Irish Times - 01-03-05
The intake of dioxins by people living around Cork Harbour would be equivalent to an extra glass of milk a day if Indaver Ireland got permission to proceed with its hazardous waste incinerator at Ringaskiddy, it was claimed yesterday.
On the 11th day of the Environmental Protection Agency oral hearing into the granting of a draft waste licence to Indaver, Fergal Callaghan of AWN Consulting, for Indaver, said that he had constructed a model assessing the risk from dioxin emissions if the plant got the go-ahead.
"It is important to note that the majority of dioxin intake to which the inhabitants of Cork Harbour are exposed to currently is from food and this will still be the case when this facility is operational," said Dr Callaghan.
"The EU Science Committee on Food in their report of 2000 have noted that some 90 per cent of dioxin intake for citizens of European countries is from food, with 80 per cent of food-related intake being from fish, meat and milk products.
"The extra dioxin burden from this plant is the equivalent of drinking about 30 millilitres, or one glass of milk a day in rural Cork," he said.
He added that the dioxin burden would be less than half of the lower guide limit set by the World Health Organisation.
Dr Callaghan said that the background study of dioxin levels in the soil in Ringaskiddy and Cork Harbour was found to be low compared to data from other countries and the predicted impact of the plant was found to be low using a maximum at risk individual model.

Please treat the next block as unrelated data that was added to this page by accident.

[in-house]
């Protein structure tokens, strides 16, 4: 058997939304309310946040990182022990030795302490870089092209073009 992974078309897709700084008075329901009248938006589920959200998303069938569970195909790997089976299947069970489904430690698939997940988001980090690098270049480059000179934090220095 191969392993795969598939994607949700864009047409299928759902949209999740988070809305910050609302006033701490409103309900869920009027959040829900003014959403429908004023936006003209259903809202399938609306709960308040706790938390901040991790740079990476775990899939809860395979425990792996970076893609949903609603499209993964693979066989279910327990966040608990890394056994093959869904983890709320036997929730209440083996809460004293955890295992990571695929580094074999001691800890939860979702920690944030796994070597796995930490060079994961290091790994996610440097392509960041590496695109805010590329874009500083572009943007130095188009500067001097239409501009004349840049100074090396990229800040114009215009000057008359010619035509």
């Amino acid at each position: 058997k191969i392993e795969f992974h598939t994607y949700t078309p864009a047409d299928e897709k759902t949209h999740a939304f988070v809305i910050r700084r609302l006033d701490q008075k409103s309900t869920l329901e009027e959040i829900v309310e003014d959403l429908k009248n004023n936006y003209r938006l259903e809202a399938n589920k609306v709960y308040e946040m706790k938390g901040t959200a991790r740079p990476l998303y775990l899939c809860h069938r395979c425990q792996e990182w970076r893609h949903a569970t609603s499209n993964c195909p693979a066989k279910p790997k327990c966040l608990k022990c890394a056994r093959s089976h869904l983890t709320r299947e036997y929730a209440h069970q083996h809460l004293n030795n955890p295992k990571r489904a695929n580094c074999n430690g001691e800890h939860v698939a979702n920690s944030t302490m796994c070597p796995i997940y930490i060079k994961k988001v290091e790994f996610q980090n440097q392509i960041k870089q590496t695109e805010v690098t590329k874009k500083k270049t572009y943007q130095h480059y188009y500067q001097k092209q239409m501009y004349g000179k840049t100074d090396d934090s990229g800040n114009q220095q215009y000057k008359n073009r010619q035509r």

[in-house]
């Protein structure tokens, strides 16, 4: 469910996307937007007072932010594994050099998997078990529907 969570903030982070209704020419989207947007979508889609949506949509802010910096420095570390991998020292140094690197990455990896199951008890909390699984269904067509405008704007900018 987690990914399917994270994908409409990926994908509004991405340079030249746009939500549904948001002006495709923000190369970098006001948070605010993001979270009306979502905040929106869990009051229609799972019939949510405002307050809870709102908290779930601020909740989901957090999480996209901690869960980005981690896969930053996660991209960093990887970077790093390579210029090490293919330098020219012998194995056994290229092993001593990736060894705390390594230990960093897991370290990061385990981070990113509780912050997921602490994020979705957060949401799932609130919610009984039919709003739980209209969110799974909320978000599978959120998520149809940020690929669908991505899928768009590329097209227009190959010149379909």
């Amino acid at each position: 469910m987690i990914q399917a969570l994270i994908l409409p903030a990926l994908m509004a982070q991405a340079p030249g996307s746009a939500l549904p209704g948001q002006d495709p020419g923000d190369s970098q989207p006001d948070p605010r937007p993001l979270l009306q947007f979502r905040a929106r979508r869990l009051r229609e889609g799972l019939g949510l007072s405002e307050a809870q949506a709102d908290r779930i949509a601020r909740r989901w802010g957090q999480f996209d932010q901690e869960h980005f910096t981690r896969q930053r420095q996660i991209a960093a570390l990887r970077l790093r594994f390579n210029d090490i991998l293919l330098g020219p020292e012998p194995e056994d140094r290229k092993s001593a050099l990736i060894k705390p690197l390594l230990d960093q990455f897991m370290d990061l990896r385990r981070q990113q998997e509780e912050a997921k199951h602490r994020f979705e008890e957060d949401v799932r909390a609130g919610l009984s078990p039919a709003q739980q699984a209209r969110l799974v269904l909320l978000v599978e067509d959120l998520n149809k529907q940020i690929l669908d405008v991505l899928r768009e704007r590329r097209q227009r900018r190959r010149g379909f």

However, questioned by solicitor Joe Noonan for Cork Harbour Alliance for a Safe Environment, Dr Callaghan confirmed that the maximum risk model which he used was based on an assumption that the individual was a 60kg adult and not a young child or a baby.
Mr Noonan said the hearing had received medical evidence from Dr Gavin Ten Tusscher that those most at risk from dioxins were not adults but foetuses, babies and young children, who were not considered by Dr Callaghan in his model to predict risk.
Dr Callaghan said that appeared to him to be a sweeping statement but he conceded that he was not a medical expert and could not give a medical opinion on who was most likely to be affected by dioxin emissions.
He said that in his study he had based his worst-case impact on the basis that the plant was operating within its licensed emissions limits. "It's based on the plant's maximum emission volumes - outside of that, you are speculating on what might or might not happen."
Associate director of Arup Consulting Engineers Ria Lyden said that floor levels in the waste to energy plant would be almost three metres above the flood level of October 27th last when part of the site flooded.
"The waste to energy plant would not have flooded on 27th October, 2004. For the waste to energy plant to flood, the centres of Cork and Carrigaline would need to be under more than three metres of water," she said.
Questioned by Mr Noonan, Ms Lyden said Arup Consulting Engineers had not measured the depth of the flood waters at the site on October 27th because they had not been asked to do so by Indaver Ireland, even though they had measured flood depths in Carrigaline for another client.
© The Irish Times
Harbour Alliance for a Safe Environment